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Inspiration Report

Guest Blog by Val Walker

Are you trying to support a friend in need, but not sure what to do? Try these tactics for reaching out to people in distress: 


ArtOfComfortingsmall.jpgMake a scrapbook
. It can be painful to discuss a person who’s just passed. Sorting through old photos can help the griever open up about their pain and share stories about their loved one.

Break the ice with a list of what you’re grateful for. Family meals can be tense in the wake of a tragedy.  Having each person present say what they are grateful for helps open up a warm conversation.

Focus on an activity to relive stress and break down boundaries. When people are mourning, an activity can help distract them from the pain. Rent a comedy, go for a hike, or bake cookies.

Offer what you can. No one person can provide everything. Are you serene under pressure, positive in the face of tragedy, or physically strong and able to help with chores? Identify what you can offer, and focus on providing that.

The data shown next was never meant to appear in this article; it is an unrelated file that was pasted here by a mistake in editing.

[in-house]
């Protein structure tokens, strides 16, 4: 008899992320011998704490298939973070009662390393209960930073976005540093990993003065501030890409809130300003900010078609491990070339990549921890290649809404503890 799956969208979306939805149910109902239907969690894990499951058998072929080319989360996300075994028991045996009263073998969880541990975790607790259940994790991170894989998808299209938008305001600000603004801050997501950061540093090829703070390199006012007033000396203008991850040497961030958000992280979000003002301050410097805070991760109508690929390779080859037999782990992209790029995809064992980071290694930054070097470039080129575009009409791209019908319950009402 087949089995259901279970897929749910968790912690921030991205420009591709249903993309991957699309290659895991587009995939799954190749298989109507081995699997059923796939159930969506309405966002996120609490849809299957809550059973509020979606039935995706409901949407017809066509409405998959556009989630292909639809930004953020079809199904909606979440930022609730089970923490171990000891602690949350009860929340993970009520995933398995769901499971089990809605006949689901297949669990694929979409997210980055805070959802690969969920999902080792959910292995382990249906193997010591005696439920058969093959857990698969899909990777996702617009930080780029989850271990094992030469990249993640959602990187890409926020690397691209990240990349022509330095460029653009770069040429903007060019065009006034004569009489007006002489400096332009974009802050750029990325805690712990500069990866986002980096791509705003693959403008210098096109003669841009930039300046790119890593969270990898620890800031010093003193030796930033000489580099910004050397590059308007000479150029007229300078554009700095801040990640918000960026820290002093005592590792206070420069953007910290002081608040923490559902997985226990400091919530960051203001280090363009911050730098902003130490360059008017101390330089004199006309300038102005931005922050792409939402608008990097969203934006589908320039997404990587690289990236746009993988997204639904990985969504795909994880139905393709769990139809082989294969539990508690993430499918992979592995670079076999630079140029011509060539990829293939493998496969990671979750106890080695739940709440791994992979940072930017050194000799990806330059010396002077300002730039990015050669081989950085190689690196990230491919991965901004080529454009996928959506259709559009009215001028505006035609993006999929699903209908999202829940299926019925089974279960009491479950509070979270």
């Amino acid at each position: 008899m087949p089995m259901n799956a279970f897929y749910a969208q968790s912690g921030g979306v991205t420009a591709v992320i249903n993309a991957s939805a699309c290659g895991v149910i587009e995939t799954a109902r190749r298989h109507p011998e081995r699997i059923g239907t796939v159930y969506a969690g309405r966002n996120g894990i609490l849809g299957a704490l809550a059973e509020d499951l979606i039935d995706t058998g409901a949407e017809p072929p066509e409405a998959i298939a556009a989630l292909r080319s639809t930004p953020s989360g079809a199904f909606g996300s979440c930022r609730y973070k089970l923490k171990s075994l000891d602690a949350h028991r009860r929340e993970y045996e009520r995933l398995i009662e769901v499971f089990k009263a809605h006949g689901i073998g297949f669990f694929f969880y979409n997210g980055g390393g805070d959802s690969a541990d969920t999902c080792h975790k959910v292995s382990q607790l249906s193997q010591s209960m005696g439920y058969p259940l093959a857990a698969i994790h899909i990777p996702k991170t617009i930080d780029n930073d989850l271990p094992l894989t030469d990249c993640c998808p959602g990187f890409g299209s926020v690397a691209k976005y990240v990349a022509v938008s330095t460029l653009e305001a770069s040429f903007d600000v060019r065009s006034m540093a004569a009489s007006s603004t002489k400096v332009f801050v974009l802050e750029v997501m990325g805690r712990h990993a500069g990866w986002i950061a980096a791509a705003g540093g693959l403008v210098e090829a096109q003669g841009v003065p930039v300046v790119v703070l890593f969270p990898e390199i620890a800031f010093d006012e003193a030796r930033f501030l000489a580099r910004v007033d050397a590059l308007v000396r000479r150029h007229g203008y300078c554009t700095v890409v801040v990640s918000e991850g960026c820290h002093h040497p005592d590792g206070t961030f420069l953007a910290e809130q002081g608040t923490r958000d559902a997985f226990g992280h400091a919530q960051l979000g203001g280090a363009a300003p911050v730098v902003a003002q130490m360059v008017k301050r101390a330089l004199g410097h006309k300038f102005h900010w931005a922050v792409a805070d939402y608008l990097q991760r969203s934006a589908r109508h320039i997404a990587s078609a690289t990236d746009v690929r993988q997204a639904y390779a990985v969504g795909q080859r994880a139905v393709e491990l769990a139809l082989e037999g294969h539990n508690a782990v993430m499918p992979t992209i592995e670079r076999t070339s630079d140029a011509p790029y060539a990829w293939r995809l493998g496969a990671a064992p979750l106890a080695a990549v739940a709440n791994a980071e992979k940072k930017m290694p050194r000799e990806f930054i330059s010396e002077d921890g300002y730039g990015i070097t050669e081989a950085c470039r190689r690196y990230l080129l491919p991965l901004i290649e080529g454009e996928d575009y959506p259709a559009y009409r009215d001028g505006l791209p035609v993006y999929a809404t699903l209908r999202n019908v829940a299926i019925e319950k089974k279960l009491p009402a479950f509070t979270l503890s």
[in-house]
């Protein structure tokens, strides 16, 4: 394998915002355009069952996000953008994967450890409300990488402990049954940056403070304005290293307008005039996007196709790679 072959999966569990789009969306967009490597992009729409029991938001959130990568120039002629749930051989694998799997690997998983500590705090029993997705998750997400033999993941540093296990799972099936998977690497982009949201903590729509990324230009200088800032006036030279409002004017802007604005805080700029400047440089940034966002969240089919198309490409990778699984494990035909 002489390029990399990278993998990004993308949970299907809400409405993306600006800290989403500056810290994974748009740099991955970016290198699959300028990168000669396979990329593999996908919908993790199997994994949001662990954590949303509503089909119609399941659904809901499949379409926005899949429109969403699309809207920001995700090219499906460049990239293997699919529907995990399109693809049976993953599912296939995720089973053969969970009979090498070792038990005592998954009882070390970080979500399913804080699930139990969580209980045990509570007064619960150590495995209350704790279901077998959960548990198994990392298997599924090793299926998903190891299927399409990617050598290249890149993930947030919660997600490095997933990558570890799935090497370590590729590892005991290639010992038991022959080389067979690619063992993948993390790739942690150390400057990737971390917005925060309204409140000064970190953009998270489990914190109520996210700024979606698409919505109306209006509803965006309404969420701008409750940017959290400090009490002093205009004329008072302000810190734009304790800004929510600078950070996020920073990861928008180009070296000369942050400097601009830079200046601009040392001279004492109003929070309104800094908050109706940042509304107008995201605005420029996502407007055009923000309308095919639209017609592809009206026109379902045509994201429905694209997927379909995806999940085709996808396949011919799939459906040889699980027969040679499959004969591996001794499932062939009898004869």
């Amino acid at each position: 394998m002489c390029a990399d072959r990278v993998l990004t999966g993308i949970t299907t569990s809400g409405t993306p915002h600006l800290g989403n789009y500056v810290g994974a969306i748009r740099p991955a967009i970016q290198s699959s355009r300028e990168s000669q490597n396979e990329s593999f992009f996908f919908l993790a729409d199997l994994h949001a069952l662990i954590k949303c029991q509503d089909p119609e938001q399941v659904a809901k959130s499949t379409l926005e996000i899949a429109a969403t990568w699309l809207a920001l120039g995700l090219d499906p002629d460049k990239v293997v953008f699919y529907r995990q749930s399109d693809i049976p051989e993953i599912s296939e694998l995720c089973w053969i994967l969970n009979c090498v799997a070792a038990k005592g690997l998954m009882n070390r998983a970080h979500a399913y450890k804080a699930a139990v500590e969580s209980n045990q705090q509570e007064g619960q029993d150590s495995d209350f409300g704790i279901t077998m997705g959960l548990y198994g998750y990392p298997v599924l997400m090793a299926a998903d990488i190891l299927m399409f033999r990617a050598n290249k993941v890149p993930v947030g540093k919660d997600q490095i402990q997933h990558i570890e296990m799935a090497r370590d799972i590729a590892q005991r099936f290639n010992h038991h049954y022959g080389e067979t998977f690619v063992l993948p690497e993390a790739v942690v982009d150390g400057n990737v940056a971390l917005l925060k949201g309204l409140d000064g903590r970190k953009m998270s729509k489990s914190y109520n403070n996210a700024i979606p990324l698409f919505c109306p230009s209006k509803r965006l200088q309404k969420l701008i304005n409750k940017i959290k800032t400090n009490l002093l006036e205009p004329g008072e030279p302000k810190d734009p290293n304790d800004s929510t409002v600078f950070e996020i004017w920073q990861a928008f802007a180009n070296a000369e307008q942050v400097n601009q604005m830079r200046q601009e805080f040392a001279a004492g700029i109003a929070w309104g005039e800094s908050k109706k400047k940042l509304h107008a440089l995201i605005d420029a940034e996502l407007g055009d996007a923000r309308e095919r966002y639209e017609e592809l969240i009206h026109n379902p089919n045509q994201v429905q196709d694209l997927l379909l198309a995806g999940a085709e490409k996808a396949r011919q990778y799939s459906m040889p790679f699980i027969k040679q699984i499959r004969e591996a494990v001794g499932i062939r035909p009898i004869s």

Write a letter. Writing a note assures someone they are in your thoughts. A card can also be a beautiful reminder of your support for years to come. Highlight positive progress (i.e. “I’m impressed that you have returned to work”), and suggest a concrete offer to stay in touch (“Can I call you on Wednesday”, or “Would you like to have lunch at our favorite café next week?”)

Many of us rely on empty platitudes when we uncomfortable or unsure of what to say when someone needs comforting. Try to avoid statements that dismiss feelings and pressure someone to move forward.

Val Walker is author of The Art of Comforting: What to Say and Do for People in Distress (Tarcher, October 2010).

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